The artists of the Arkansas Repertory Theatre's Summer Musical Theater Intensive, ages 10 to 23, don't expect you to understand. They know that you think that "young artists" is a euphemism for "kids who sing and dance" with the emphasis on "kids." They know you expect their annual performance on The Rep's main stage to be a glorified school musical, something charmingly raw at best. They know all this, and they relish it.
"I like proving adults wrong," said Taylor Quick, 16, a junior at Little Rock Christian, a week before SMTI's "Review the Revue" debuted March 2 at The Rep. "It's the best feeling."
"I feel like they doubt our capability," added Mary Katelin Ward, 16, a junior at North Little Rock West High School, inspiring murmurs of affirmation from cast mates.
"I have to explain to family or friends who come for the first time, 'This is a bigger deal than it seems,' " said Stephanie Holiman, 16, a Central High junior. "Afterwards, they're always like, 'Are you kidding me, kids can do that?' "
At the preview performance of "Review the Revue," among the things these 65 kids could do that others probably cannot: Breathe life into "Brown-Eyed Girl" and barbershop quartets with sweet, pure vocal harmonies (that one member of the quartet has perfect pitch didn't hurt). Credibly pay tribute to Lady Gaga's "Bad Romance" and Michael Jackson's "Thriller," perhaps the most theatrical pop songs of the last 30 years, without devolving into parody. And, above all, execute steps and notes and blocking near flawlessly while still exuding personality. The kids and teen-agers and young adults that make up the production all retain their youth — they're sometimes goofy and sometimes awkward — while still hitting their marks. There are no stage automatons among this group.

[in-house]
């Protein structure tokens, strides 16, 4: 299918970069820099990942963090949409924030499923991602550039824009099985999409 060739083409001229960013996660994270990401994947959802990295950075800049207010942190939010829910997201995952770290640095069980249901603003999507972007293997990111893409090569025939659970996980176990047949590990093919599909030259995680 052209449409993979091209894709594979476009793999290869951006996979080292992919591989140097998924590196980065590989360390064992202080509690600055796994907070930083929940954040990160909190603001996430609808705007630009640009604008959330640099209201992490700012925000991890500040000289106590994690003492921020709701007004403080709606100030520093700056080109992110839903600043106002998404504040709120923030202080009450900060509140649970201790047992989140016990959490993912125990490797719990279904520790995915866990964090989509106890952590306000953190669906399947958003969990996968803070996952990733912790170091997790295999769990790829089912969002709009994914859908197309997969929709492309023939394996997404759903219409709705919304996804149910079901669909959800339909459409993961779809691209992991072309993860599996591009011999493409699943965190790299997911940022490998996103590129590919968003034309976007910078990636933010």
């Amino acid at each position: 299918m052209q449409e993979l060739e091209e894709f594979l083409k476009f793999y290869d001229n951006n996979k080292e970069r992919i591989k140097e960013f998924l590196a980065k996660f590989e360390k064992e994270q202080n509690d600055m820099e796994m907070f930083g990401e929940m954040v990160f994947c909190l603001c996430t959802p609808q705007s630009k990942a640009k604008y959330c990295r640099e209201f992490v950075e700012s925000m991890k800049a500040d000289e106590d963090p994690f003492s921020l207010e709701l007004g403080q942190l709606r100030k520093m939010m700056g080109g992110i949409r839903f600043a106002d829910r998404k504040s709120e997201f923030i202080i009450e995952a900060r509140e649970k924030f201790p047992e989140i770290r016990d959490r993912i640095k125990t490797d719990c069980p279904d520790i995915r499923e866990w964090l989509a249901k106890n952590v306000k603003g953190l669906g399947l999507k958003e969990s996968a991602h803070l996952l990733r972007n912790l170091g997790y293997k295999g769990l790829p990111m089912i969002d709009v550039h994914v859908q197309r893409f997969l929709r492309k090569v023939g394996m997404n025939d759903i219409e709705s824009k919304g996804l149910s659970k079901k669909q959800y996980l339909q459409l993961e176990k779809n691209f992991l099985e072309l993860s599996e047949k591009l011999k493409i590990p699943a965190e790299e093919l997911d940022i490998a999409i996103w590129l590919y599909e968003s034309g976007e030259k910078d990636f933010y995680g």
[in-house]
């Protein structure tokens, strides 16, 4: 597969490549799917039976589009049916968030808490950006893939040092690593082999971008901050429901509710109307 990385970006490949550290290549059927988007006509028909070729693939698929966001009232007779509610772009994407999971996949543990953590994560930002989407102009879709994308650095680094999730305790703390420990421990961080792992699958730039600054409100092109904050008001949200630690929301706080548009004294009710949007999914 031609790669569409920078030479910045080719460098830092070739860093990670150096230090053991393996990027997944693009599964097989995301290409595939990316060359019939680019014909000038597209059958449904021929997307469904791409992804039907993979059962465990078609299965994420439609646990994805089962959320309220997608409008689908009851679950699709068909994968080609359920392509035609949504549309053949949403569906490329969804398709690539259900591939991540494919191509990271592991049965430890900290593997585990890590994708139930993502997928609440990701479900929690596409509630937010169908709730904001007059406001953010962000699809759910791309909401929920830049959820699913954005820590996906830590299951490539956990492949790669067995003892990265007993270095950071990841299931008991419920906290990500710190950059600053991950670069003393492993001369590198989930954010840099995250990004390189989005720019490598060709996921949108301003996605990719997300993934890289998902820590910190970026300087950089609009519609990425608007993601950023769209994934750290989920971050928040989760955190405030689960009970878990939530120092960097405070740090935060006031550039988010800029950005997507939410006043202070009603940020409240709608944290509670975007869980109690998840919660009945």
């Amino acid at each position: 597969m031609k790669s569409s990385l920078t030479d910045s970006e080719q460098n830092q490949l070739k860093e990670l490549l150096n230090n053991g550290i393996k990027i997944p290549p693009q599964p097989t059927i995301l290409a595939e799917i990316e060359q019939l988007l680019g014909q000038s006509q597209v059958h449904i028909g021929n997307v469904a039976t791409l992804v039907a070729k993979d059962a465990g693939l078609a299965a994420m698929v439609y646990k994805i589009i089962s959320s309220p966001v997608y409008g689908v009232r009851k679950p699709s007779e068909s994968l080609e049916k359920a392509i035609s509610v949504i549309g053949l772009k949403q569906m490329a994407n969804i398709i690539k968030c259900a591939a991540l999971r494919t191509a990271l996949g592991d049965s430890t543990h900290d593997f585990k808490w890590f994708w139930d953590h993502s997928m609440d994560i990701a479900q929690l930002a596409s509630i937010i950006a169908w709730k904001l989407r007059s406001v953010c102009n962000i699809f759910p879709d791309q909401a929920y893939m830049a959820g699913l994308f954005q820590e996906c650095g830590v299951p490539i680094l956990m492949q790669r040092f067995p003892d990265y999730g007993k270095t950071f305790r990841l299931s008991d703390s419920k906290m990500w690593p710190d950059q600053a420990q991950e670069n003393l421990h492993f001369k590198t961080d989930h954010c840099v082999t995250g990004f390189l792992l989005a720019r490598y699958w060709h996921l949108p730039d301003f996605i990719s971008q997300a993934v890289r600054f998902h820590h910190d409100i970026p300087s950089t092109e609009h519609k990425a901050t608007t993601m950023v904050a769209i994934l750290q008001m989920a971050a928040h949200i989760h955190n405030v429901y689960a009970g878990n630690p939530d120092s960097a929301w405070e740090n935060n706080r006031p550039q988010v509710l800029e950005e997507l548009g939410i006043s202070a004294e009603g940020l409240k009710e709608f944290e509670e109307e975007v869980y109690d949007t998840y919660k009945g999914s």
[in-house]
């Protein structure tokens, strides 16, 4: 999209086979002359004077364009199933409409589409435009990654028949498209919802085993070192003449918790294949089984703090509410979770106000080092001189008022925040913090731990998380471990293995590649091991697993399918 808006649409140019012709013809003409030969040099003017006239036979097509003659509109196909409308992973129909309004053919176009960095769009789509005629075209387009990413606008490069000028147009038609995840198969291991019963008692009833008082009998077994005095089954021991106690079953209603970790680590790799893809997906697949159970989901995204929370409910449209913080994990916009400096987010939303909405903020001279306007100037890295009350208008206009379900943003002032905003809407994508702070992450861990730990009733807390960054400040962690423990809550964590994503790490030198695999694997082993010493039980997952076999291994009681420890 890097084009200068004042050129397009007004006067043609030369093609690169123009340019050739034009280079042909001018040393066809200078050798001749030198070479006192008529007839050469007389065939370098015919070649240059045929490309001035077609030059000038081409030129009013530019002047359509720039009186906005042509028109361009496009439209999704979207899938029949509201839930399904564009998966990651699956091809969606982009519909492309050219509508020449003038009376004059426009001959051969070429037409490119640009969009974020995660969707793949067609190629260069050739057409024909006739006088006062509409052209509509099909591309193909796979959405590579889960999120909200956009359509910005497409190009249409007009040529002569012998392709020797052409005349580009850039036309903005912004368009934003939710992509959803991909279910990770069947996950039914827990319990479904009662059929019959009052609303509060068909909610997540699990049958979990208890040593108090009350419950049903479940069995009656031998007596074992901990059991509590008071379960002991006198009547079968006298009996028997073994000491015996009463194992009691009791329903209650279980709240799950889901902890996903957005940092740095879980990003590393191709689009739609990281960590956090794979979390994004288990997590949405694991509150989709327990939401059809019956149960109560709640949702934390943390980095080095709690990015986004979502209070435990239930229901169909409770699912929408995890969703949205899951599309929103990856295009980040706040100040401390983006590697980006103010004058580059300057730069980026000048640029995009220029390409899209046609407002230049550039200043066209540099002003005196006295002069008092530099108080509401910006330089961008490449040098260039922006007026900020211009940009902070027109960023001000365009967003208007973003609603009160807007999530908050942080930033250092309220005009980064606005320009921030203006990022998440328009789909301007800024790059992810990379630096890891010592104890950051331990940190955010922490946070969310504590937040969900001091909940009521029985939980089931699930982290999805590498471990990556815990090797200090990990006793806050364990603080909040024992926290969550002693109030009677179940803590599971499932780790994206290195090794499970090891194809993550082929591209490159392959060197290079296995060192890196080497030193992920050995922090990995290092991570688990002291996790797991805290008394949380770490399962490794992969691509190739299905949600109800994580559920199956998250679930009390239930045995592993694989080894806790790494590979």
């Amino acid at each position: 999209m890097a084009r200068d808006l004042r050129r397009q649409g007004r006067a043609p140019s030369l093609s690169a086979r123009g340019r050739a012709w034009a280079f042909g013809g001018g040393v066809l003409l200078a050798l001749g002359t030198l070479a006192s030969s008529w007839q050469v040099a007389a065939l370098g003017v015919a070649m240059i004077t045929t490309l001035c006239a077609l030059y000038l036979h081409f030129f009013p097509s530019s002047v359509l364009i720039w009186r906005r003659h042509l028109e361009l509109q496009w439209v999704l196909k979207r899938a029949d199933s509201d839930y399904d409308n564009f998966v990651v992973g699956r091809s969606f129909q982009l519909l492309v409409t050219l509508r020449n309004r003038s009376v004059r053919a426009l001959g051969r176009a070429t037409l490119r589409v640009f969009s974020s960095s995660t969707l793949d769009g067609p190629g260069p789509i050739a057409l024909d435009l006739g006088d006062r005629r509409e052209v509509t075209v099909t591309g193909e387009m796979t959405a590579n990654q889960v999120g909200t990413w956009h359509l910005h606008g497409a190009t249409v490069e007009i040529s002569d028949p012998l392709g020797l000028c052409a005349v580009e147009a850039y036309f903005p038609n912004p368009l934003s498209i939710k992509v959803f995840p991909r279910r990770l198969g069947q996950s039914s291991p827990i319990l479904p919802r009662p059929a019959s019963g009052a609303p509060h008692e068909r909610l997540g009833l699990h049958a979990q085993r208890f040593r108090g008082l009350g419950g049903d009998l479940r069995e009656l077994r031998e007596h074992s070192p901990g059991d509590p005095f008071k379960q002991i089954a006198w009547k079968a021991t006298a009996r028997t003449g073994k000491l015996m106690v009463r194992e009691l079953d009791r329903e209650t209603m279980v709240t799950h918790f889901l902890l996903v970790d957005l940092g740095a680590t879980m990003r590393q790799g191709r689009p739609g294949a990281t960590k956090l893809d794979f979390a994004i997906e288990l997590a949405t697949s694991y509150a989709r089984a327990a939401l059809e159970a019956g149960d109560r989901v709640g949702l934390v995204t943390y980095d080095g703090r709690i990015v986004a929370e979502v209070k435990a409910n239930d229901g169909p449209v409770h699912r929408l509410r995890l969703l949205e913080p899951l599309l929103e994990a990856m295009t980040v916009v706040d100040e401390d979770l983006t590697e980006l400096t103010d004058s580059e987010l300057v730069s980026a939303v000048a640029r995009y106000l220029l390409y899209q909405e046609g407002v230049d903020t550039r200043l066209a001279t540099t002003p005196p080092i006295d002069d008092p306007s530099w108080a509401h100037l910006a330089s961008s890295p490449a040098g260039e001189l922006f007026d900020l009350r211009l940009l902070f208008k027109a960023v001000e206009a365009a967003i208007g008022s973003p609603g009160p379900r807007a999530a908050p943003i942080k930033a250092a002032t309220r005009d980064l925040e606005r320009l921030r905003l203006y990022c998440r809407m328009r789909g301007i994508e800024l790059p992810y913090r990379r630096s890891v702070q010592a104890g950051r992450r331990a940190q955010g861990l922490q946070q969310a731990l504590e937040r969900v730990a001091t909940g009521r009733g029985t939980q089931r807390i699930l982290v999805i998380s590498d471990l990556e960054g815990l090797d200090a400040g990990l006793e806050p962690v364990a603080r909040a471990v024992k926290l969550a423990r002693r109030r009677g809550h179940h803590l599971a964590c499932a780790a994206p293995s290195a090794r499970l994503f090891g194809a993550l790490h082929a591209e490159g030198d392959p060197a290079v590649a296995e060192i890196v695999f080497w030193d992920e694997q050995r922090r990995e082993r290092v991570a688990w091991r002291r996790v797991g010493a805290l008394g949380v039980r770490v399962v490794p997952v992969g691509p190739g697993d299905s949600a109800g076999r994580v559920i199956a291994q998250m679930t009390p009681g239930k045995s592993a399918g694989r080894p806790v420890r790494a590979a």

"The program's taken off," Nicole Capri, director of SMTI and resident director and director of education at The Rep, said before the preview. "Because motivated kids really like to be thrown a challenge. They're on fire to see if they can pull it off."